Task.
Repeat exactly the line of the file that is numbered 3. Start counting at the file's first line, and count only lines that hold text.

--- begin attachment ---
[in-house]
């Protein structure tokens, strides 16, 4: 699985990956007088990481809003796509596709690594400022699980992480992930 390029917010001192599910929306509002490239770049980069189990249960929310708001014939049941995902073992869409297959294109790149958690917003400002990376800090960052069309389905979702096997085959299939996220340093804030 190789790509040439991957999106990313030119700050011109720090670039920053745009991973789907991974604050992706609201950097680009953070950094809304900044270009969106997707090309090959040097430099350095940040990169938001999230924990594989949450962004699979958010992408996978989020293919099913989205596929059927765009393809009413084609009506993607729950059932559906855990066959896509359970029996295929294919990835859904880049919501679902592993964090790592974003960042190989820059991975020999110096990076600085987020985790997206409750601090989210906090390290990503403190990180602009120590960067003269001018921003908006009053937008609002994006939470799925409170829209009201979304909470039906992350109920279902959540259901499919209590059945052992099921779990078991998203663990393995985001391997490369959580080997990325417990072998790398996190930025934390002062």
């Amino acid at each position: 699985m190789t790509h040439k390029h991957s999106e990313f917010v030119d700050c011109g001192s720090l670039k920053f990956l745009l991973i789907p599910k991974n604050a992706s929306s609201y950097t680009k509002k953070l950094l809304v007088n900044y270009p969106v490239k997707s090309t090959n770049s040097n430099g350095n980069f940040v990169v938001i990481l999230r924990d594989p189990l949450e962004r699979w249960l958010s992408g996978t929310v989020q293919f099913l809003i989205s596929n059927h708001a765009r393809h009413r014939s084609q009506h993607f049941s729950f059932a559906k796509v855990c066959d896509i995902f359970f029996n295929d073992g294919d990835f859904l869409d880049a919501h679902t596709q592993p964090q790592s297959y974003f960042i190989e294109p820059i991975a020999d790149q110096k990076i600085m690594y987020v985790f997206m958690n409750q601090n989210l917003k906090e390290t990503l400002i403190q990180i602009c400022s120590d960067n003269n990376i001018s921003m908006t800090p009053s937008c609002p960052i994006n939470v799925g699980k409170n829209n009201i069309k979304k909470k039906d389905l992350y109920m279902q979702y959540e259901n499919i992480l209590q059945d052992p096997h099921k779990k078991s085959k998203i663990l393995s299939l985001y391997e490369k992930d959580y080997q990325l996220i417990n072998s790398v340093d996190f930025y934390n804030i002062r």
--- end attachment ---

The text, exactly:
């Amino acid at each position: 699985m190789t790509h040439k390029h991957s999106e990313f917010v030119d700050c011109g001192s720090l670039k920053f990956l745009l991973i789907p599910k991974n604050a992706s929306s609201y950097t680009k509002k953070l950094l809304v007088n900044y270009p969106v490239k997707s090309t090959n770049s040097n430099g350095n980069f940040v990169v938001i990481l999230r924990d594989p189990l949450e962004r699979w249960l958010s992408g996978t929310v989020q293919f099913l809003i989205s596929n059927h708001a765009r393809h009413r014939s084609q009506h993607f049941s729950f059932a559906k796509v855990c066959d896509i995902f359970f029996n295929d073992g294919d990835f859904l869409d880049a919501h679902t596709q592993p964090q790592s297959y974003f960042i190989e294109p820059i991975a020999d790149q110096k990076i600085m690594y987020v985790f997206m958690n409750q601090n989210l917003k906090e390290t990503l400002i403190q990180i602009c400022s120590d960067n003269n990376i001018s921003m908006t800090p009053s937008c609002p960052i994006n939470v799925g699980k409170n829209n009201i069309k979304k909470k039906d389905l992350y109920m279902q979702y959540e259901n499919i992480l209590q059945d052992p096997h099921k779990k078991s085959k998203i663990l393995s299939l985001y391997e490369k992930d959580y080997q990325l996220i417990n072998s790398v340093d996190f930025y934390n804030i002062r």